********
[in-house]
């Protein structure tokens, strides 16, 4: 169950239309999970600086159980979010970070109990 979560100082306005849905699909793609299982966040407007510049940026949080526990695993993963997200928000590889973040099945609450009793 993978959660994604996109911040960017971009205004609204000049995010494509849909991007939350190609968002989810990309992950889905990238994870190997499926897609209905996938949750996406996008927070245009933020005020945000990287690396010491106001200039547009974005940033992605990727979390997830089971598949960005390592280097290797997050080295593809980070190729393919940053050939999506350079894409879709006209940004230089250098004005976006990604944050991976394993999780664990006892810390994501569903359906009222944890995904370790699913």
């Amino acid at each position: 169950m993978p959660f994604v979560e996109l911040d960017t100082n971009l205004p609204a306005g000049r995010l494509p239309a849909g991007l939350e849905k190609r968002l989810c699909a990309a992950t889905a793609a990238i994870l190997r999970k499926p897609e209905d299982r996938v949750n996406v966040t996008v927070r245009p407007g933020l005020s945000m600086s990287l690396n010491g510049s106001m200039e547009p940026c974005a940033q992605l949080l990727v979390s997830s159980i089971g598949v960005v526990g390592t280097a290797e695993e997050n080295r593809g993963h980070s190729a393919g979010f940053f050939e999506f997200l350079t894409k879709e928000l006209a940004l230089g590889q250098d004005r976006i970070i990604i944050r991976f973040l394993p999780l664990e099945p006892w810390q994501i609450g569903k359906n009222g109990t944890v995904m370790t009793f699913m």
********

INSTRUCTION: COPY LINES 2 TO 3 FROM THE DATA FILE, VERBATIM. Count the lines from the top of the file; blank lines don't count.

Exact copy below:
């Protein structure tokens, strides 16, 4: 169950239309999970600086159980979010970070109990 979560100082306005849905699909793609299982966040407007510049940026949080526990695993993963997200928000590889973040099945609450009793 993978959660994604996109911040960017971009205004609204000049995010494509849909991007939350190609968002989810990309992950889905990238994870190997499926897609209905996938949750996406996008927070245009933020005020945000990287690396010491106001200039547009974005940033992605990727979390997830089971598949960005390592280097290797997050080295593809980070190729393919940053050939999506350079894409879709006209940004230089250098004005976006990604944050991976394993999780664990006892810390994501569903359906009222944890995904370790699913």
């Amino acid at each position: 169950m993978p959660f994604v979560e996109l911040d960017t100082n971009l205004p609204a306005g000049r995010l494509p239309a849909g991007l939350e849905k190609r968002l989810c699909a990309a992950t889905a793609a990238i994870l190997r999970k499926p897609e209905d299982r996938v949750n996406v966040t996008v927070r245009p407007g933020l005020s945000m600086s990287l690396n010491g510049s106001m200039e547009p940026c974005a940033q992605l949080l990727v979390s997830s159980i089971g598949v960005v526990g390592t280097a290797e695993e997050n080295r593809g993963h980070s190729a393919g979010f940053f050939e999506f997200l350079t894409k879709e928000l006209a940004l230089g590889q250098d004005r976006i970070i990604i944050r991976f973040l394993p999780l664990e099945p006892w810390q994501i609450g569903k359906n009222g109990t944890v995904m370790t009793f699913m």